According to figures from the Bank of England’s Money and Credit analysis, this was up on February last year which saw £23.1bn of gross lending.
This was close to the recent high in March 2016, just before the introduction of the three per cent stamp duty surcharge on additional homes, then gross lending reached £27.9bn and was the highest mark since 2008.
However, fewer mortgages were approved during February as activity waned with people realising they would not meet the original stamp duty holiday which was set to end in March. Some 135,035 mortgages were granted in February compared to 143,148 in January.
Of these, 87,669 were for house purchases and this was down from 97,350 in January. This was also a decline from a peak of 103,700 in November. Compared to the same month last year, this was an increase from 73,500.
Meanwhile, 34,292 remortgages were approved compared to 32,643 in January.
Reflecting this trend, the value of mortgages approved also dipped during the month. In February, the value of approved mortgages amounted to £26.2bn, a steady fall from the £28.3bn in January and £29.2bn in December.
Net mortgage borrowing reached £6.2bn in February, which was also the strongest level of borrowing since March 2016.
Sign of what’s to come
Ben Taylor, CEO of real estate agency Keller Williams UK, said: “It’s becoming quite clear how impactful the current stamp duty holiday has been in driving homebuyer demand and even the mere sight of the original deadline appearing on the horizon was enough to substantially reduce mortgage approval levels.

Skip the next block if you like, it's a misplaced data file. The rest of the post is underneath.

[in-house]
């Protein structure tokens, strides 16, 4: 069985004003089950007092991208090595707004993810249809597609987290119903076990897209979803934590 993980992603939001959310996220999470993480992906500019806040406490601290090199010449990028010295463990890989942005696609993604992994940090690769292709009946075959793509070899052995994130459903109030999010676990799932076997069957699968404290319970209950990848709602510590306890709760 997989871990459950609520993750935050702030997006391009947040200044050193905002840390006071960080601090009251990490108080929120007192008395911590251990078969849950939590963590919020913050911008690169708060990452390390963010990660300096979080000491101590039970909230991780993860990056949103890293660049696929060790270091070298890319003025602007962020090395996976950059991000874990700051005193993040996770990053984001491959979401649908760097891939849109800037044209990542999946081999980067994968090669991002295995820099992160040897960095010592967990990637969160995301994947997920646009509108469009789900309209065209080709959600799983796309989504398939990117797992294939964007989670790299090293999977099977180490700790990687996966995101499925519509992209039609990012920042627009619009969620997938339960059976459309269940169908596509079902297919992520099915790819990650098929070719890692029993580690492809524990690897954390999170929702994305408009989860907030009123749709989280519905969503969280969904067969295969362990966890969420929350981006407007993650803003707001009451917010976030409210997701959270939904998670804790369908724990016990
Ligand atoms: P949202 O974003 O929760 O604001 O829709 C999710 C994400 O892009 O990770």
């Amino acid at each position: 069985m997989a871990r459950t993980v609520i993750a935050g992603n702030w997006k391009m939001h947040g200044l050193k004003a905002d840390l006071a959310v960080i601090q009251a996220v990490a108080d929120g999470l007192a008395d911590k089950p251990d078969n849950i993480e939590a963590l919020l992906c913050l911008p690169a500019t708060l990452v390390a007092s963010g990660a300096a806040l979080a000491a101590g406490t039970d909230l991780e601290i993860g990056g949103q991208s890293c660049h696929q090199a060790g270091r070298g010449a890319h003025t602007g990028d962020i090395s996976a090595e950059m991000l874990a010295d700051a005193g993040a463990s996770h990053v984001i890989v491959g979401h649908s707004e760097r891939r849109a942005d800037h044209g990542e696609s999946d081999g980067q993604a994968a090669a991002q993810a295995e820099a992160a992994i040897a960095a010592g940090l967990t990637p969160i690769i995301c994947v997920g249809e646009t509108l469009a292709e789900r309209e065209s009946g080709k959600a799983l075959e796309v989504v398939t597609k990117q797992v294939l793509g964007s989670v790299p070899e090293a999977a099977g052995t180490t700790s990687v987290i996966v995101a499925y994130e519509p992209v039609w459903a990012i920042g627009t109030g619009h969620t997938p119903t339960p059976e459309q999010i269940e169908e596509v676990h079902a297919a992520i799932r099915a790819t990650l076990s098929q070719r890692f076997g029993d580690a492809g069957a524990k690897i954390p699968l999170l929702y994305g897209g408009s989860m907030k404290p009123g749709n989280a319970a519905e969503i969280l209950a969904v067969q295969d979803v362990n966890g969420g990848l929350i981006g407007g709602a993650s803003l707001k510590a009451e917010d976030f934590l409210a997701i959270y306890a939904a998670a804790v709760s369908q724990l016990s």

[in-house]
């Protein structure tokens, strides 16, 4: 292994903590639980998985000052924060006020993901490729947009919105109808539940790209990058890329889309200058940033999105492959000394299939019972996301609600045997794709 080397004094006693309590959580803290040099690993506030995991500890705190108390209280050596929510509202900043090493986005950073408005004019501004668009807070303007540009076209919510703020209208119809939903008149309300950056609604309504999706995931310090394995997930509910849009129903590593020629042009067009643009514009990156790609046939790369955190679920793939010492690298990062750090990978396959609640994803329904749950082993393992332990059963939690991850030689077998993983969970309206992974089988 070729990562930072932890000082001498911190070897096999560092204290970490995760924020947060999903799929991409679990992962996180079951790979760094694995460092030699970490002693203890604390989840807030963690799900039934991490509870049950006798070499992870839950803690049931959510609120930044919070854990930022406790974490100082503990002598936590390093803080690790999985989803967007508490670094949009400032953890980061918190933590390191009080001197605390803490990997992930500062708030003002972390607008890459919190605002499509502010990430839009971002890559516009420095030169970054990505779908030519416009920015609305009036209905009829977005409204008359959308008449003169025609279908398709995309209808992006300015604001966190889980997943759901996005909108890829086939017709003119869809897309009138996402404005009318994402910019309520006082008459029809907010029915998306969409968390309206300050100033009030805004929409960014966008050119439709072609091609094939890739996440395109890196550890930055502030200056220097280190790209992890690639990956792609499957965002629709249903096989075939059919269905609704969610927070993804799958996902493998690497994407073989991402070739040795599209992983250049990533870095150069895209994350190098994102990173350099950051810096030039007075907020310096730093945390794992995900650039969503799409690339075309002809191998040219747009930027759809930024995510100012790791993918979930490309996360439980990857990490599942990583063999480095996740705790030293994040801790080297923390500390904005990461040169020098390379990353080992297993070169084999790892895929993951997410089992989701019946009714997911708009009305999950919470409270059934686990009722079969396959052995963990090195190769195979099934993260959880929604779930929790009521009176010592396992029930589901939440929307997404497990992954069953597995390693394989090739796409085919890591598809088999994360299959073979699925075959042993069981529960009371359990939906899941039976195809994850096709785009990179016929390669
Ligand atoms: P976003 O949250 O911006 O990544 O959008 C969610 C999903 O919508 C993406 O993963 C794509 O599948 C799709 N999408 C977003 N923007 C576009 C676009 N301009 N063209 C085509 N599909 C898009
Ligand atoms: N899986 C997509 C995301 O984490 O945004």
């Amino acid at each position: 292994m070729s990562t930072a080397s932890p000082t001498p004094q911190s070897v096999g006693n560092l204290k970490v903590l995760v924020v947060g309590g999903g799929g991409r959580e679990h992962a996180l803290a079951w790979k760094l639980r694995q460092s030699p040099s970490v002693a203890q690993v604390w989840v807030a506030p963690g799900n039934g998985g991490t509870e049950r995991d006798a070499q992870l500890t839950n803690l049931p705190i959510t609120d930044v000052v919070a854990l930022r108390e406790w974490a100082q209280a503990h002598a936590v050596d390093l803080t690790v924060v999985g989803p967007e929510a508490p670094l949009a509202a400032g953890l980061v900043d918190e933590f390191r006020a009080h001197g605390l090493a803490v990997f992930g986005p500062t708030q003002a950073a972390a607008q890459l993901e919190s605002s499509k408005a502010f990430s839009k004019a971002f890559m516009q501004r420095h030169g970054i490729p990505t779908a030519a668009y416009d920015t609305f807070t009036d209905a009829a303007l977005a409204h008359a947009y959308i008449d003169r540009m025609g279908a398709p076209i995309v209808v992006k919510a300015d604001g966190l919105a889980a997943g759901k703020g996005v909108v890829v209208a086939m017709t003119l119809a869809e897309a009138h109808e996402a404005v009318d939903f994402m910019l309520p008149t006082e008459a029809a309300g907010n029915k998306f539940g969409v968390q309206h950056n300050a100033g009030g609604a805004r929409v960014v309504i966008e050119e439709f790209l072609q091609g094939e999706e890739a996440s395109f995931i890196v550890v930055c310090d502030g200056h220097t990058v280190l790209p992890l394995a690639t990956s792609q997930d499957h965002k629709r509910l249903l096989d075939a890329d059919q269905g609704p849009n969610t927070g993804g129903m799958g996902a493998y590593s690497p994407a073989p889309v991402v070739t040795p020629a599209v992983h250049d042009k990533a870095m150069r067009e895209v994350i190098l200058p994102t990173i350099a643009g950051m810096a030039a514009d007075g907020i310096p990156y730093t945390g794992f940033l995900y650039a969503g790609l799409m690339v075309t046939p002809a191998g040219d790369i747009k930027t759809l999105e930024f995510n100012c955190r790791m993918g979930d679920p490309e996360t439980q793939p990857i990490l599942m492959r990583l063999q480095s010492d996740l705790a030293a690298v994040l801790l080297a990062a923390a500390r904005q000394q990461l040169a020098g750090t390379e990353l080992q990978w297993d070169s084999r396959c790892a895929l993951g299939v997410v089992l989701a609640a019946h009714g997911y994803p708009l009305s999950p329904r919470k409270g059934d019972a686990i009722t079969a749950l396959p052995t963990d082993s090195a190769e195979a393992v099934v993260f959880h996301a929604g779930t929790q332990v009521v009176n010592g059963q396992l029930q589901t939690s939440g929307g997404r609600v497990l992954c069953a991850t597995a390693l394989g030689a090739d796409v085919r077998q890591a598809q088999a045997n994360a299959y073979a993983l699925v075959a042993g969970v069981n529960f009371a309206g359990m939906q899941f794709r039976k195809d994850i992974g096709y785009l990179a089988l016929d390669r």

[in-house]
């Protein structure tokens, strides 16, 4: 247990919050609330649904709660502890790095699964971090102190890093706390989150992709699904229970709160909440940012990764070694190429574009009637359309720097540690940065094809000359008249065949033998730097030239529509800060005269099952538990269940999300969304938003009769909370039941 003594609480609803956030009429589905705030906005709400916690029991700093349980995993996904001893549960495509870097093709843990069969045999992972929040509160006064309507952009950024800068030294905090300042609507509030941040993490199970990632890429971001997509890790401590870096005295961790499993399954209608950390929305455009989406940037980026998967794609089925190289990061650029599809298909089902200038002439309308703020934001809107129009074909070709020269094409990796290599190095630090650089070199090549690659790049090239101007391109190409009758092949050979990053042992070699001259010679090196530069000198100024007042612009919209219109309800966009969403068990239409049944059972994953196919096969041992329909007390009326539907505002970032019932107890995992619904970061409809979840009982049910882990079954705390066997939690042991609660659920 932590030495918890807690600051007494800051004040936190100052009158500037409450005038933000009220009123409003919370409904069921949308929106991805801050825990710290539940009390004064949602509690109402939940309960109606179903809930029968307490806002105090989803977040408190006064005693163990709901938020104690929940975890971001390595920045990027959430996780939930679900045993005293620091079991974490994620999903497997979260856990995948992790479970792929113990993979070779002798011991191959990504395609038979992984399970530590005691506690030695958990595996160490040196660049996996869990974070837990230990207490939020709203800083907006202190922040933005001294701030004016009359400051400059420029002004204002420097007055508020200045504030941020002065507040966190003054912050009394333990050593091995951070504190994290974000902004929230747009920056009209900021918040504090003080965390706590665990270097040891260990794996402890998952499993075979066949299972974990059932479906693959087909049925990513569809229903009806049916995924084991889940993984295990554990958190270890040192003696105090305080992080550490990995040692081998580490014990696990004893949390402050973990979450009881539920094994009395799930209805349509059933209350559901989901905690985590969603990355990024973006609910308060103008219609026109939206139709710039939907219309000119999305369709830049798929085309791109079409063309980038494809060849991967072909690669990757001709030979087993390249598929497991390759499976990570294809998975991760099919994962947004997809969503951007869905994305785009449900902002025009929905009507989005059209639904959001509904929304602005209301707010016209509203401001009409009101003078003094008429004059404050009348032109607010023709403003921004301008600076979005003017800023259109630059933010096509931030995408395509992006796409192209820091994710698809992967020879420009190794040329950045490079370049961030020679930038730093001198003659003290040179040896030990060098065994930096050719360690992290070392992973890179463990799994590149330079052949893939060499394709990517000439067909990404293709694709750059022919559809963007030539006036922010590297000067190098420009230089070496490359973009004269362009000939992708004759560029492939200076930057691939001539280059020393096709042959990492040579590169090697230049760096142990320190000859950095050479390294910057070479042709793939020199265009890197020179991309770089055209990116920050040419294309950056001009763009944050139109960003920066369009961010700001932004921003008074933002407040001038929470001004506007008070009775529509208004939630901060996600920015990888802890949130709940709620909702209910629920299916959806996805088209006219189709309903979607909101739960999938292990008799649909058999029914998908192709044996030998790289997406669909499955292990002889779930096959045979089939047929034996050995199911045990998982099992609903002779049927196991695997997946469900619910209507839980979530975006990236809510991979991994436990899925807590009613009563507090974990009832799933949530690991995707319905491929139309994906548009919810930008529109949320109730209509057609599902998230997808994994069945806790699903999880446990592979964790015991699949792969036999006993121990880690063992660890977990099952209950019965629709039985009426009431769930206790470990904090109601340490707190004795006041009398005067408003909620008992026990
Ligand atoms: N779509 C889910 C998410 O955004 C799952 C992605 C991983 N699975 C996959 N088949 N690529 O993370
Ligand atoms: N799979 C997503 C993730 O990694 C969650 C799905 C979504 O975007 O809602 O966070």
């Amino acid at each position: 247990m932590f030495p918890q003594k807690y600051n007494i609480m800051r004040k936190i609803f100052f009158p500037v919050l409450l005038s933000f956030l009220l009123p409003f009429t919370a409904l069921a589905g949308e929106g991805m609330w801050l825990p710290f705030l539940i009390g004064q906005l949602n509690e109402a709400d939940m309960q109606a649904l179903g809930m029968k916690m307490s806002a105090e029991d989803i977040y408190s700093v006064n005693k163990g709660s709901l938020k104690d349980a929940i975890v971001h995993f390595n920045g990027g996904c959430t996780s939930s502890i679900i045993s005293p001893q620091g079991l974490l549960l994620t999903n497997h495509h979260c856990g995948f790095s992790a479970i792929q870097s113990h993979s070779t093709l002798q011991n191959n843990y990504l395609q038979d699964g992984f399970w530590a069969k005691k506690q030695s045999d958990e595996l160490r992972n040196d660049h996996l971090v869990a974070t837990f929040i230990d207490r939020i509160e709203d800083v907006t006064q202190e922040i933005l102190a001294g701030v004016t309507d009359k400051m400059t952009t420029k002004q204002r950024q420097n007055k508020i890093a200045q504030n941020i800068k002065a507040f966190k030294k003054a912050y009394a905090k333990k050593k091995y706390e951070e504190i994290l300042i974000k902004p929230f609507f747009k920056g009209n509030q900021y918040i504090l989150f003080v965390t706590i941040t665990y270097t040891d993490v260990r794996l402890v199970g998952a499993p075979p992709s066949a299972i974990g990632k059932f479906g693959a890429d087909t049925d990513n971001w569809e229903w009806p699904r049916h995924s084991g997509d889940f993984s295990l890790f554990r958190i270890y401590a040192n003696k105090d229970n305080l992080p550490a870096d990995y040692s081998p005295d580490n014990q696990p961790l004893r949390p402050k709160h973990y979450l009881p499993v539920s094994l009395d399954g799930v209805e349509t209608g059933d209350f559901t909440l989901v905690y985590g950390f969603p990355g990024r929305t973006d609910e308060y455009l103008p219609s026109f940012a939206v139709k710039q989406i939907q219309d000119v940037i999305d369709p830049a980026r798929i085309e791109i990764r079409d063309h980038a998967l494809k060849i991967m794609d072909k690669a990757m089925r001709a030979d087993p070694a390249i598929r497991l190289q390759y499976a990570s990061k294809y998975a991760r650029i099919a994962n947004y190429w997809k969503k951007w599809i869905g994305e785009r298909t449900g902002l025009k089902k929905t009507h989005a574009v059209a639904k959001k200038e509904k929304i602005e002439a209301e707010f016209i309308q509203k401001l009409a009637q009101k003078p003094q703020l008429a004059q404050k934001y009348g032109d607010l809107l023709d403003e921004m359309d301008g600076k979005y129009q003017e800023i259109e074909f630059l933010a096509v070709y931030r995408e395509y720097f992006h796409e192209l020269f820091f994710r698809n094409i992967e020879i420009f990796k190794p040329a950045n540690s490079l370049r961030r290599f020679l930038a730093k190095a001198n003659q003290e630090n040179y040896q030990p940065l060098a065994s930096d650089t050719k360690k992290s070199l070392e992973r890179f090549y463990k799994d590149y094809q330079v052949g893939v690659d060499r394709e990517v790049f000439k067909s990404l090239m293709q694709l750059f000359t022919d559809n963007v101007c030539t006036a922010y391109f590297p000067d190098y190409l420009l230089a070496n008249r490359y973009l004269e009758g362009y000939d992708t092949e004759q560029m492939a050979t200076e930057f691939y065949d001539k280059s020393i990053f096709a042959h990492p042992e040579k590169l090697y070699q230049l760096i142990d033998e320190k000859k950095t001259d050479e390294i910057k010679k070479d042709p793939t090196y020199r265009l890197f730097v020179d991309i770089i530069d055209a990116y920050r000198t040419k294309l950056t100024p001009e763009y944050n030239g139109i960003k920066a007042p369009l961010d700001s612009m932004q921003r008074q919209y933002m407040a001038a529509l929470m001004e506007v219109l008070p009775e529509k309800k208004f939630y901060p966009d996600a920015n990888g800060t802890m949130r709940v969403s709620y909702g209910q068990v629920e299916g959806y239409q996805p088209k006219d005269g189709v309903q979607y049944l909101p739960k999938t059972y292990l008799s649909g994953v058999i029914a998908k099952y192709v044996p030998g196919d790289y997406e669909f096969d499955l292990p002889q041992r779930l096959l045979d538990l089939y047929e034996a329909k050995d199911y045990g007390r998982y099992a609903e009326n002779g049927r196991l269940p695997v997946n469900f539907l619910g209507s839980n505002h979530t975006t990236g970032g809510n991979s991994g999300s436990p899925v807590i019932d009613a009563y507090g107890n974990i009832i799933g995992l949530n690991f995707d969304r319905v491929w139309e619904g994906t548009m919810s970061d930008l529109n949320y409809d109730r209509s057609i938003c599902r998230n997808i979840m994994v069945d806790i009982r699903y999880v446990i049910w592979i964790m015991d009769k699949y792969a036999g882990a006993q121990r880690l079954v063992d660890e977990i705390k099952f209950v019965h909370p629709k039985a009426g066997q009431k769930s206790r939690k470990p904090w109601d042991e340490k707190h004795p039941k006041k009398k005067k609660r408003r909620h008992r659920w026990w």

“That said, the market was far from teetering on the supposed cliff edge that the deadline was due to bring and homebuyers continued to flood the market with confidence.”
“Not since before the 2008 financial crisis have we seen such abundant levels of monthly mortgage lending and this bodes very well for the year ahead,” Taylor added.
Matthew Cooper, founder and managing director of Yes Homebuyers, said: “Today’s mortgage approval figures provide a brief look at what faces the market when the stamp duty holiday does finally expire.
“The substantial drop in approvals seen during February will no doubt reverse due to the boost of a stamp duty holiday extension announced in the March Budget.”
Cooper added: “However, it’s now clear that when it does finally come to an end, buyer demand is going to plummet. When it does, the rate of house price growth won’t be far behind and so those thinking of selling are best to do so now before this dip in property values hits.”